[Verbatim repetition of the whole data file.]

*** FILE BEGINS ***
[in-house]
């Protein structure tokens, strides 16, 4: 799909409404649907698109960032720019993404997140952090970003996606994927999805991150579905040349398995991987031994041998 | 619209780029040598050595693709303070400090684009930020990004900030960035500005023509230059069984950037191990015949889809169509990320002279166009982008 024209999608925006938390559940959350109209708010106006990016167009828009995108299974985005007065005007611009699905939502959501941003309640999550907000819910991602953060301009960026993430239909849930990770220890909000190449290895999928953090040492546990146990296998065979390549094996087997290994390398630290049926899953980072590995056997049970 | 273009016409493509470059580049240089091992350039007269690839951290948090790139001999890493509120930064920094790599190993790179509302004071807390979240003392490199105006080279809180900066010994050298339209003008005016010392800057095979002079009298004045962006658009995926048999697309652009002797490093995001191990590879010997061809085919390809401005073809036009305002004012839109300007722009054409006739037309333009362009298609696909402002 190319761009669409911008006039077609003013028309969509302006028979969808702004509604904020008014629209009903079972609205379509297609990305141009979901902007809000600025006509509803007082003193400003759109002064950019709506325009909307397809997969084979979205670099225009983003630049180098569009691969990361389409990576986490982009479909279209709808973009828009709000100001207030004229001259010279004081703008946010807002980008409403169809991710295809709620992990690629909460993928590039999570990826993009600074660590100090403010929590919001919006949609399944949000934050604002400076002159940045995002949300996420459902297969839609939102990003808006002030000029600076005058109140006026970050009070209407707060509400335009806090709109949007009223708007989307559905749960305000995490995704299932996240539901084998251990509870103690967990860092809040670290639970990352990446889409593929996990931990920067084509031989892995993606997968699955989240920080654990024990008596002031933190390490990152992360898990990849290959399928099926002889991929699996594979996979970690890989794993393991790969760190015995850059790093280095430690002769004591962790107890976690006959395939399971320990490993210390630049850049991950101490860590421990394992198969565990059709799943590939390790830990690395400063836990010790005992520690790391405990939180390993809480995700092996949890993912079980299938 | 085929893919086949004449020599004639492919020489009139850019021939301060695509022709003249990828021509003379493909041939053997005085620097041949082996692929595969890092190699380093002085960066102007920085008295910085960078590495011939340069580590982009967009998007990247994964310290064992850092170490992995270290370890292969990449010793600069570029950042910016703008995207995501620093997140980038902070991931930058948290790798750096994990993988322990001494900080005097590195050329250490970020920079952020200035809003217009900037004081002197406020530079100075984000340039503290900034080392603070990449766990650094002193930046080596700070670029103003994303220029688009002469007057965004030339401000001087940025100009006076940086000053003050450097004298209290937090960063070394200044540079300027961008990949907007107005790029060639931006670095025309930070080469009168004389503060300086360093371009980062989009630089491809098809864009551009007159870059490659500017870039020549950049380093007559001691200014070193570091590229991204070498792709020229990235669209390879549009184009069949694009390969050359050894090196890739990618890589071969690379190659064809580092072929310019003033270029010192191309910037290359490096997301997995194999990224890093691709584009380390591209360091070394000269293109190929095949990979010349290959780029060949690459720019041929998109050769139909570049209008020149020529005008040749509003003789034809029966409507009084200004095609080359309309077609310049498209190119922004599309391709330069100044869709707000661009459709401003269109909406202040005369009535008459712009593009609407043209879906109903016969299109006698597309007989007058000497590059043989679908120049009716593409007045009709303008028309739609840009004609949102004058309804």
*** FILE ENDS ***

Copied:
[in-house]
């Protein structure tokens, strides 16, 4: 799909409404649907698109960032720019993404997140952090970003996606994927999805991150579905040349398995991987031994041998 | 619209780029040598050595693709303070400090684009930020990004900030960035500005023509230059069984950037191990015949889809169509990320002279166009982008 024209999608925006938390559940959350109209708010106006990016167009828009995108299974985005007065005007611009699905939502959501941003309640999550907000819910991602953060301009960026993430239909849930990770220890909000190449290895999928953090040492546990146990296998065979390549094996087997290994390398630290049926899953980072590995056997049970 | 273009016409493509470059580049240089091992350039007269690839951290948090790139001999890493509120930064920094790599190993790179509302004071807390979240003392490199105006080279809180900066010994050298339209003008005016010392800057095979002079009298004045962006658009995926048999697309652009002797490093995001191990590879010997061809085919390809401005073809036009305002004012839109300007722009054409006739037309333009362009298609696909402002 190319761009669409911008006039077609003013028309969509302006028979969808702004509604904020008014629209009903079972609205379509297609990305141009979901902007809000600025006509509803007082003193400003759109002064950019709506325009909307397809997969084979979205670099225009983003630049180098569009691969990361389409990576986490982009479909279209709808973009828009709000100001207030004229001259010279004081703008946010807002980008409403169809991710295809709620992990690629909460993928590039999570990826993009600074660590100090403010929590919001919006949609399944949000934050604002400076002159940045995002949300996420459902297969839609939102990003808006002030000029600076005058109140006026970050009070209407707060509400335009806090709109949007009223708007989307559905749960305000995490995704299932996240539901084998251990509870103690967990860092809040670290639970990352990446889409593929996990931990920067084509031989892995993606997968699955989240920080654990024990008596002031933190390490990152992360898990990849290959399928099926002889991929699996594979996979970690890989794993393991790969760190015995850059790093280095430690002769004591962790107890976690006959395939399971320990490993210390630049850049991950101490860590421990394992198969565990059709799943590939390790830990690395400063836990010790005992520690790391405990939180390993809480995700092996949890993912079980299938 | 085929893919086949004449020599004639492919020489009139850019021939301060695509022709003249990828021509003379493909041939053997005085620097041949082996692929595969890092190699380093002085960066102007920085008295910085960078590495011939340069580590982009967009998007990247994964310290064992850092170490992995270290370890292969990449010793600069570029950042910016703008995207995501620093997140980038902070991931930058948290790798750096994990993988322990001494900080005097590195050329250490970020920079952020200035809003217009900037004081002197406020530079100075984000340039503290900034080392603070990449766990650094002193930046080596700070670029103003994303220029688009002469007057965004030339401000001087940025100009006076940086000053003050450097004298209290937090960063070394200044540079300027961008990949907007107005790029060639931006670095025309930070080469009168004389503060300086360093371009980062989009630089491809098809864009551009007159870059490659500017870039020549950049380093007559001691200014070193570091590229991204070498792709020229990235669209390879549009184009069949694009390969050359050894090196890739990618890589071969690379190659064809580092072929310019003033270029010192191309910037290359490096997301997995194999990224890093691709584009380390591209360091070394000269293109190929095949990979010349290959780029060949690459720019041929998109050769139909570049209008020149020529005008040749509003003789034809029966409507009084200004095609080359309309077609310049498209190119922004599309391709330069100044869709707000661009459709401003269109909406202040005369009535008459712009593009609407043209879906109903016969299109006698597309007989007058000497590059043989679908120049009716593409007045009709303008028309739609840009004609949102004058309804």